Wednesday, 30 November 2011

The 400 Blows

This beautiful film explores the fortunes of Antoine, a schoolboy in late fifties Paris. He lives with his parents in an apartment and sleeps on a camp bed in the kitchen, every night he has to deal with the dustbin before getting into his bed. It soon transpires that all is not as it seems when his father complains about his behaviour and goes on to say about he gave him a home and his name. For this and a number of other reasons Antoine slips into truancy from school.

He would like to leave school and to learn a trade, but his mother sees the benefit of an education and offers Antoine 1000 francs if he does well in writing a composition, as she recognises the value of French more than that of Algebra or Science. Unfortunately Antoine’s zeal causes him to plagiarise Balzac which leads to him eventually being expelled from the school.

This film was one of the first of the new wave, one of those directly reacting against le cine de papa. It shows Paris as a depressed city finding its feet after the Second World War. Overall the film is a plea for freedom from the constraints of society that turn poor Antoine into truant from school and then into a criminal.

I love the brutal honesty of this film. It does not flinch from telling and exposing truths and reaching natural conclusions without sentimentality. As I’ve said before this was a pioneering film, a film that showed how life was then. It was about real people encountering real issues. It is also quite interesting to see the directors that were influenced by this and how it shaped film to this day.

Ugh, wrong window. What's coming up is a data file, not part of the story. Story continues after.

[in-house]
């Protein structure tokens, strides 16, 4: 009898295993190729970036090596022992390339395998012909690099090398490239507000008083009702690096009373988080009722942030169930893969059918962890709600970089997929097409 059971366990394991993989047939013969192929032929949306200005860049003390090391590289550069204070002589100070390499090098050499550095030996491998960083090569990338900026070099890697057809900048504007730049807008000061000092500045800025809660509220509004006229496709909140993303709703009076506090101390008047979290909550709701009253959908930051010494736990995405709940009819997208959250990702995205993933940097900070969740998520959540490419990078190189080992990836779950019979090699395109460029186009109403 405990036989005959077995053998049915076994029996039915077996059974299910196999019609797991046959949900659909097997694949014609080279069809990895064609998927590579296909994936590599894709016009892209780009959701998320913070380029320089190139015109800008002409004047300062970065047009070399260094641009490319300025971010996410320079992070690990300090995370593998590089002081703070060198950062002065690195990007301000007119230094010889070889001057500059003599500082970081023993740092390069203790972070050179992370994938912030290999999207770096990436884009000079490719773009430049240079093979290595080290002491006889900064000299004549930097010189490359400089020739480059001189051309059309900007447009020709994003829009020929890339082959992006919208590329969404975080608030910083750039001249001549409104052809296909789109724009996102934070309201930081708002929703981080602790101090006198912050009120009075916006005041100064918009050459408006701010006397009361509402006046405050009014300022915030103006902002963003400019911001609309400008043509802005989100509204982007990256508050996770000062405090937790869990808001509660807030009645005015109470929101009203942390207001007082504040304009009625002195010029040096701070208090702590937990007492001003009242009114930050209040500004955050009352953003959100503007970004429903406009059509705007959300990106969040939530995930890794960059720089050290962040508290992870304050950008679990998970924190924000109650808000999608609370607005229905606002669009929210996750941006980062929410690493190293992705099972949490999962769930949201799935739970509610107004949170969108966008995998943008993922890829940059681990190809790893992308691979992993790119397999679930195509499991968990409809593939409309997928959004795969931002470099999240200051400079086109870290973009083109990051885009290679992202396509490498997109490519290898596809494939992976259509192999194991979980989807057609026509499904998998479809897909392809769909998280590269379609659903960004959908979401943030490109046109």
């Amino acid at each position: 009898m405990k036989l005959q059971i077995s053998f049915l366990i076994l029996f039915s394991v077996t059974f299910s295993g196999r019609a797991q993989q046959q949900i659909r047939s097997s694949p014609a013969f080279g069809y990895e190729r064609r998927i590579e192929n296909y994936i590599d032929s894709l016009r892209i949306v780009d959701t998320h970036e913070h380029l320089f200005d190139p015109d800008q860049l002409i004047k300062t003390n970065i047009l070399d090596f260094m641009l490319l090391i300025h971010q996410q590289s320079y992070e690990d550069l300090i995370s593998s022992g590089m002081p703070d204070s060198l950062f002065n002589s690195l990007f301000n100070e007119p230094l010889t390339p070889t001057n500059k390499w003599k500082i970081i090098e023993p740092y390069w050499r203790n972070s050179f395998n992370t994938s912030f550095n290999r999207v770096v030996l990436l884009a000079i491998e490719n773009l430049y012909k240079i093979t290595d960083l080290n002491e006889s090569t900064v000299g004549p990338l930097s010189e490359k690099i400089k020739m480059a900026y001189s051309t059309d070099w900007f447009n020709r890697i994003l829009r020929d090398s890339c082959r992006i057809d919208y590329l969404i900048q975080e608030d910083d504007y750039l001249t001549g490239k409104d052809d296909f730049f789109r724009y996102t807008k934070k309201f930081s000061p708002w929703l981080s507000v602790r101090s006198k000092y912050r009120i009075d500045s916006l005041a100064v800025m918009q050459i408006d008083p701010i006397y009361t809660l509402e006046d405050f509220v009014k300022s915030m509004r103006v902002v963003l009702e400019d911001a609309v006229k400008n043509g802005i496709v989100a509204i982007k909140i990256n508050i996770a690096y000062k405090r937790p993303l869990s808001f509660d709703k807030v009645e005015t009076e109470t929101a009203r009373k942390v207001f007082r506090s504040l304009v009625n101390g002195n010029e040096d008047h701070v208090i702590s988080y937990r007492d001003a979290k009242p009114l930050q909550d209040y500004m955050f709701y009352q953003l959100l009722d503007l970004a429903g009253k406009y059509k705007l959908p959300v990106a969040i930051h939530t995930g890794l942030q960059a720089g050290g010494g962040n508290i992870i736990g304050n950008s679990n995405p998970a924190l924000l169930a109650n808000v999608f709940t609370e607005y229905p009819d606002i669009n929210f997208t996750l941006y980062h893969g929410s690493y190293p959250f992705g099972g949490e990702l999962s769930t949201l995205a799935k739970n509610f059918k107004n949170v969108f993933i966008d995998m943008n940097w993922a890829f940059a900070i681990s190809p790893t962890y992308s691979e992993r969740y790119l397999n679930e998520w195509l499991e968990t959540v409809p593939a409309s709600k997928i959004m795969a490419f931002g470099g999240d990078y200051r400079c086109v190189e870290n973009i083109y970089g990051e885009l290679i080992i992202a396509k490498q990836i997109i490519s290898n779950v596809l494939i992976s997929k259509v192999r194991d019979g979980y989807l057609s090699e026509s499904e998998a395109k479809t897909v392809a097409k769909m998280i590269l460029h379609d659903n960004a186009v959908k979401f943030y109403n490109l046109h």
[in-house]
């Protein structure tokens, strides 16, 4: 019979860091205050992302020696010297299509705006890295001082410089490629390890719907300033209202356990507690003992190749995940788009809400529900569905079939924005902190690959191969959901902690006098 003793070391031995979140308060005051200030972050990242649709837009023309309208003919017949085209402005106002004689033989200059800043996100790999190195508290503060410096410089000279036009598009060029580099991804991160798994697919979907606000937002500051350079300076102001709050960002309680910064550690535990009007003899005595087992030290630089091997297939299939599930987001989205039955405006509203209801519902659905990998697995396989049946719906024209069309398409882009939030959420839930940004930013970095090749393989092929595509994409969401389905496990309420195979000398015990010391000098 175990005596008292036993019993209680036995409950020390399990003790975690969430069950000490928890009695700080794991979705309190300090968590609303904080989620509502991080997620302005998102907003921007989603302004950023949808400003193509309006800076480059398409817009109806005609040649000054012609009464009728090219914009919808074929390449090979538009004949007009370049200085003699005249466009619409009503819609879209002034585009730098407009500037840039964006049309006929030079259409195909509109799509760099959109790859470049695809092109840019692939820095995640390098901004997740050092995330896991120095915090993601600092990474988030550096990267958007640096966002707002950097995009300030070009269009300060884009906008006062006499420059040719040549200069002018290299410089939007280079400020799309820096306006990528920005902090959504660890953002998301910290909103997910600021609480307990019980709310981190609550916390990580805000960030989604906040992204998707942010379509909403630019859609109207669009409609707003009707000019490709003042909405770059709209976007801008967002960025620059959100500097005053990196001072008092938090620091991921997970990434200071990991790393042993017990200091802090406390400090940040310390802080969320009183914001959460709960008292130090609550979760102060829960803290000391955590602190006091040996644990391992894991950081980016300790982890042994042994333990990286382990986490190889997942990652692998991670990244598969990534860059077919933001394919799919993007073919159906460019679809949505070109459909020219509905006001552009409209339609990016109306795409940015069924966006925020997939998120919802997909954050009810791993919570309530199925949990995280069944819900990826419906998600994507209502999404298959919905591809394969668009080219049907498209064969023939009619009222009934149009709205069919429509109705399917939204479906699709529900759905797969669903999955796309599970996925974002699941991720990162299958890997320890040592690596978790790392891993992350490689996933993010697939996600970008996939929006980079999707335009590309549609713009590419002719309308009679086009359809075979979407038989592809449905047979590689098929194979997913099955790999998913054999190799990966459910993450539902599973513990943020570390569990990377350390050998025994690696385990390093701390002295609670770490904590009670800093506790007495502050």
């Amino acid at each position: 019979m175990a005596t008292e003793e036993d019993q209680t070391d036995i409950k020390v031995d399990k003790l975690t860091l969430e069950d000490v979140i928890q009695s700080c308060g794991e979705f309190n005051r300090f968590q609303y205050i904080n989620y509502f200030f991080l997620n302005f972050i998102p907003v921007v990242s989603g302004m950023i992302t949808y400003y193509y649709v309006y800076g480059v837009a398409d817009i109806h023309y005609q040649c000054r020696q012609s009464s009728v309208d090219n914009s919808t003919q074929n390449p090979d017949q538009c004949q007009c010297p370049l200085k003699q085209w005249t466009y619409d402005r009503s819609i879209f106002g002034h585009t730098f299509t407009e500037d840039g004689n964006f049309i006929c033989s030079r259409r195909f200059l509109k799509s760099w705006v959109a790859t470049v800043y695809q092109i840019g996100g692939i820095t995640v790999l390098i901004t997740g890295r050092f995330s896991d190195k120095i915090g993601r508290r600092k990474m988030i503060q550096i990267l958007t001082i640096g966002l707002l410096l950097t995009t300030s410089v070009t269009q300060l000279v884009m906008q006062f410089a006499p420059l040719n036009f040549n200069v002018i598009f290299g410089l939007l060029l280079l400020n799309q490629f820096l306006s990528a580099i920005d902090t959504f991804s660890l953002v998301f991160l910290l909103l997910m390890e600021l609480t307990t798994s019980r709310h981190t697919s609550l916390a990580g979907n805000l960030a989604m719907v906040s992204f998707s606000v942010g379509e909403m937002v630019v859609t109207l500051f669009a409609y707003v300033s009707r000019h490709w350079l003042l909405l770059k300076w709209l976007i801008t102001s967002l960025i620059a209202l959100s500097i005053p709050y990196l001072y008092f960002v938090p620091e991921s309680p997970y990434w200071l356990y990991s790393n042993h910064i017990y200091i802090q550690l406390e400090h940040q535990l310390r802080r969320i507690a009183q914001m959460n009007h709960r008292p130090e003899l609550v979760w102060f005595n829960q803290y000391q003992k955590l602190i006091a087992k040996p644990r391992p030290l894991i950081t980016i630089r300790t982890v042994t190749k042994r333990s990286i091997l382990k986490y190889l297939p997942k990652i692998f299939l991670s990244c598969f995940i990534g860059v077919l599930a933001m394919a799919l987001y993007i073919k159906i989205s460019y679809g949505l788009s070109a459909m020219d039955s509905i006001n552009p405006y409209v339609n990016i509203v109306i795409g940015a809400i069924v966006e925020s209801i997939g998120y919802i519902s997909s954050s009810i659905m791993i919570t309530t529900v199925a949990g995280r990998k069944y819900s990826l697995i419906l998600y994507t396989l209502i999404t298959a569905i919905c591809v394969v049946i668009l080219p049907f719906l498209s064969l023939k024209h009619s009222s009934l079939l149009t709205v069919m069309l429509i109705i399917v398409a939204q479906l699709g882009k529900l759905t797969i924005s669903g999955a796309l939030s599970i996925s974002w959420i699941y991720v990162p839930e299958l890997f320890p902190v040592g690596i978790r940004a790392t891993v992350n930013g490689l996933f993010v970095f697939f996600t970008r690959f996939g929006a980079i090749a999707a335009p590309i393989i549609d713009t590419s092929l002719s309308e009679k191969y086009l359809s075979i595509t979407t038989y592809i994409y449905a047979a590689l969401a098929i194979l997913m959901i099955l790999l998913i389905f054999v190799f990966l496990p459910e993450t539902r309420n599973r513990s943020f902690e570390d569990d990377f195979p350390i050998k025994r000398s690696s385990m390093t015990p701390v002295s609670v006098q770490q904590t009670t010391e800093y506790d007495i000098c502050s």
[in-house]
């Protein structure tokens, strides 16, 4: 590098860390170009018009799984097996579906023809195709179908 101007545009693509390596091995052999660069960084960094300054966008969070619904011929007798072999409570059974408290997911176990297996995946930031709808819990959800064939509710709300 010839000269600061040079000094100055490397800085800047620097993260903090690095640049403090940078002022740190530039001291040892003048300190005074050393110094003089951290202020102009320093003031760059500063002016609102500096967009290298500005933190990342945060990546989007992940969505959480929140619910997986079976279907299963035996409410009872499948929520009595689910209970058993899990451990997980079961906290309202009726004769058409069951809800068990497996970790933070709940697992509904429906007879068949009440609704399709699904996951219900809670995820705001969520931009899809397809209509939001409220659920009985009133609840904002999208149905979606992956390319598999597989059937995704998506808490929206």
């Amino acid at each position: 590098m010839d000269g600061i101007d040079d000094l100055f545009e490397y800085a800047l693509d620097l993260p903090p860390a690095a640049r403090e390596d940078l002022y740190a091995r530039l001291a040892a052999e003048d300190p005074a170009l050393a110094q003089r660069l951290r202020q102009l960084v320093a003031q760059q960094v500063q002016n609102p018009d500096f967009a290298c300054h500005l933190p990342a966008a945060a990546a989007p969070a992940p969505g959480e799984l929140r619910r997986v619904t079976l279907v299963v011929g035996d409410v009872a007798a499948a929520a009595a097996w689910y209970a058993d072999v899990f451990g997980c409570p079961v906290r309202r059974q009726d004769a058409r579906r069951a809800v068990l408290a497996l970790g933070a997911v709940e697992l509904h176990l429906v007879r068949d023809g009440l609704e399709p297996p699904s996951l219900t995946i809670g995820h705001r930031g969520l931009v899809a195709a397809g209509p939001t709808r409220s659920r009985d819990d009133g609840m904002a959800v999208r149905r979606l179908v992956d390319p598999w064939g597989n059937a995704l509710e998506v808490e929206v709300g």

Tuesday, 22 November 2011

We Need To Talk About Kevin

A remarkable achievement, this film beautifully explores the ins and outs of a hideous occurrence and thoroughly looks at who was responsible for what actions. The story is about the upbringing of the eponymous Kevin and how this leads to his zenith and nadir. Tilda Swinton is glorious in the role of his mother Eva. For most of the film we see her solitude and the pain on her face and behind her eyes.

Plaudits also need to go to the actors who play Kevin; Ezra Miller, Jasper Miller and Rock Duer. They give performances at such young ages which portray such beautiful menace and transform themselves into such a hideous creature. Lynne Ramsay’s direction encourages her actors to reveal their vulnerabilities. She also shows great skill in adapting unsettling texts to the screen, as she showed before with Morvern Callar. Also, I’m sure that this is the only film that credits a Guinea Pig Costume Designer, unless someone can contradict me of this.